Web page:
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Microsoft Scroogling Google

Microsoft scroogles Google.

I received an email notification from Microsoft this morning when I arrived at my office. The subject … “Our terms are changing”. Now, maybe I’m jaded but I immediately rolled my eyes and thought, “Great, what right have I lost now that I need to give up to keep either my OS or my office suite. Turns out they had their eye on Google, now me.

In what can only be viewed as a cheeky attack on Google their email discusses a few  changes but none as clear-in-target as their section on privacy which reads:

As part of our ongoing commitment to respecting your privacy, we won’t use your documents, photos or other personal files or what you say in email, chat, video calls or voice mail to target advertising to you.

This isn’t the first time Microsoft has attacked Google on privacy issues.  In November of 2013 they launched their Scroogled line of products (the shirt in the image above is one of them) in the Microsoft store.  That product launch got a lot of backlash but personally I found it entertaining.  They also launched the Scroogled site at basically slamming every product Google has and their privacy issues.

Let the games continue …

SEO news blog post by @ 8:11 am on June 12, 2014



New Microsoft CEO – Satya Nadella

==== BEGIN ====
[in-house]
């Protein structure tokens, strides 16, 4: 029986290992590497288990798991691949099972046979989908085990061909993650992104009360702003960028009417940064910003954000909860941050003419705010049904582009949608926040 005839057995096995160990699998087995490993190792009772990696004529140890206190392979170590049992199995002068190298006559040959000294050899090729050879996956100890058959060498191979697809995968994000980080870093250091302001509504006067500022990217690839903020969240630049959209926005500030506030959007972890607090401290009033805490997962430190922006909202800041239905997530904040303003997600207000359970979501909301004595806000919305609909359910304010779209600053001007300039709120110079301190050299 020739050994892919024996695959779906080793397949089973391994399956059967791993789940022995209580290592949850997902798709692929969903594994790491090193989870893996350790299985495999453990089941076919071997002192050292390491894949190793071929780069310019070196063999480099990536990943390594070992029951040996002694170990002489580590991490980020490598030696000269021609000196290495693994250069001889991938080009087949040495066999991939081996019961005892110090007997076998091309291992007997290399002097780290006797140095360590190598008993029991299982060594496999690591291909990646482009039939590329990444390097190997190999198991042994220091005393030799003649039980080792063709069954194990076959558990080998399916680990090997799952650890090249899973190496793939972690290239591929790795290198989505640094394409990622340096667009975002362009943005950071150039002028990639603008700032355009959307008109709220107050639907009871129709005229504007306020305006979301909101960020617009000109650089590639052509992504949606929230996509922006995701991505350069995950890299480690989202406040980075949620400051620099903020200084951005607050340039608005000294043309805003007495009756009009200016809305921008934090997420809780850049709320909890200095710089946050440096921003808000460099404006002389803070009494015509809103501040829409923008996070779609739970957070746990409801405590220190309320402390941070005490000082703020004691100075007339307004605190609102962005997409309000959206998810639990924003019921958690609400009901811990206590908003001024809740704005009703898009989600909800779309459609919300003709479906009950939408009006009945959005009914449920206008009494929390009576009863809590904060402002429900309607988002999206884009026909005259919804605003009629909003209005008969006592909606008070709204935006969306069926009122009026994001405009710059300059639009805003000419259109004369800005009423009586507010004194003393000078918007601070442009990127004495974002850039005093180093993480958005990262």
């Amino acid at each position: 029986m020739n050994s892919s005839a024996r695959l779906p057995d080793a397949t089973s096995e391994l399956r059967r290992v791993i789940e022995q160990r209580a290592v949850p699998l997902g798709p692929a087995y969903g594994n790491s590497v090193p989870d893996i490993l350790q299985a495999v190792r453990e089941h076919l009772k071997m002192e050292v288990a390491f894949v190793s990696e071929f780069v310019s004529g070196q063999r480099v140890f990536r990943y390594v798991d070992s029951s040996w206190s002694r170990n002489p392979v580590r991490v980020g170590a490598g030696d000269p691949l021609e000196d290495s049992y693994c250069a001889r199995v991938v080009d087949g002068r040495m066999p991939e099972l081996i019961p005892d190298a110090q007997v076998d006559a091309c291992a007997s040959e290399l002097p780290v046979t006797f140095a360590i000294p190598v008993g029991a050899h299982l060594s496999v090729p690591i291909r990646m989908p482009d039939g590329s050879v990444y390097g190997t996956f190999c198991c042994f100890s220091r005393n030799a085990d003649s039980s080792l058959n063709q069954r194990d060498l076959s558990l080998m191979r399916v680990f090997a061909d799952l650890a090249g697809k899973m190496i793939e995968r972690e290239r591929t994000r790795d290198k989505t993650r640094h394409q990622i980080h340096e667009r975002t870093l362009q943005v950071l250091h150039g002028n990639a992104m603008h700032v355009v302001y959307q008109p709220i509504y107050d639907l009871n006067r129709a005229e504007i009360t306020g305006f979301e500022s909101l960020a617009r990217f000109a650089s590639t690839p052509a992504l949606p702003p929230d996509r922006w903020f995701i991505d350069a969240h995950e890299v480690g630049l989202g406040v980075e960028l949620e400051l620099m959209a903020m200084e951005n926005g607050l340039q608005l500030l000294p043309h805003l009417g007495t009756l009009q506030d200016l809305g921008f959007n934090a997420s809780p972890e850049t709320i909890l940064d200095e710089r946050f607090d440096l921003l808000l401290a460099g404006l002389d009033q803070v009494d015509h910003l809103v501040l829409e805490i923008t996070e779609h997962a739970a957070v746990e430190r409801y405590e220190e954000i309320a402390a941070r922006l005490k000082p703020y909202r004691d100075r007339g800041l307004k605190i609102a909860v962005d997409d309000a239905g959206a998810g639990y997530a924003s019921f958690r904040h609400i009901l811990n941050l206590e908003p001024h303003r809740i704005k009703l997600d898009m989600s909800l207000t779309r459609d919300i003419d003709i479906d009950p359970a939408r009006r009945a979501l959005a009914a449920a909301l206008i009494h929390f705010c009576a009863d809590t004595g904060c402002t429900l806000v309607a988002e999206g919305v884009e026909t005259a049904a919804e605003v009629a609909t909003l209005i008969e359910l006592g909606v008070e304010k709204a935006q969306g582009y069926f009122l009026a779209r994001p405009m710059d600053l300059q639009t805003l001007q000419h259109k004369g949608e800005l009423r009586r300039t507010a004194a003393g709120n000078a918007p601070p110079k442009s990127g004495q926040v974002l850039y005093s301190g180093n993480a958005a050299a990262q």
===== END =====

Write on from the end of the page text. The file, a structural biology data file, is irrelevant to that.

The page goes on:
Microsoft CEO Satya Nadella
On February 4th Microsoft announced a new CEO. His name is Satya Nadella and he’s going to be a force to be reckoned with.

Nadella, 46, is the third CEO of the company and it’s his “youth” and background in both business AND engineering that make him an excellent choice.  What’s clear in this decision is that Microsoft is placing as much emphasis on business acumen as it is on technical knowledge and the ability to understand what it is they’re doing and how to work with those that do it.  The hope is (in my mind anyways) that this will help them  avoid some of the past major blunders of their past such as their inability to capitalize to their potential on the growth of mobile and let’s not forget the decision to not go into search earlier that lead to them to a hard uphill battle with Google.

To aid in this transition Bill Gates is stepping down as Chairman (at Nadella’s request) to take a more active role with the product groups.  You have to know that they have faith in his skills to have Bill spending more of his time working at the company.  Here’s the video Mr. Gates put out about the announcement:

At only 46 he has over 20 years with the company and there’s no doubt that he’s paid his dues and understands the culture and their strengths and weaknesses.

The Future

In the near future we can expect to see a reorganization as Nadella moves to (as he calls it) amplify their ability to adapt and move on new technologies.  The interesting part is that you probably won’t hear much of Nadella himself who’s tended to remain in the background, clearly quietly making a huge impact at one of the world’s largest and most respected companies.

I personally wish him luck and that he avoid some of the disasters I see on the horizon for Yahoo! and their CEO Marissa Mayer.  If rumors are right, Yahoo! is working on their own search engine.  Search didn’t work for them the first time Marissa, just because you came from Google doesn’t mean you can make it work now.

If You’re Interested …

There’s a good piece on the Satya Nadella (to get you started anyways) over at Wired.  You know … if you want to know more about the man who will be driving the future of your PC, gaming and mobile experience.  No biggie though. :)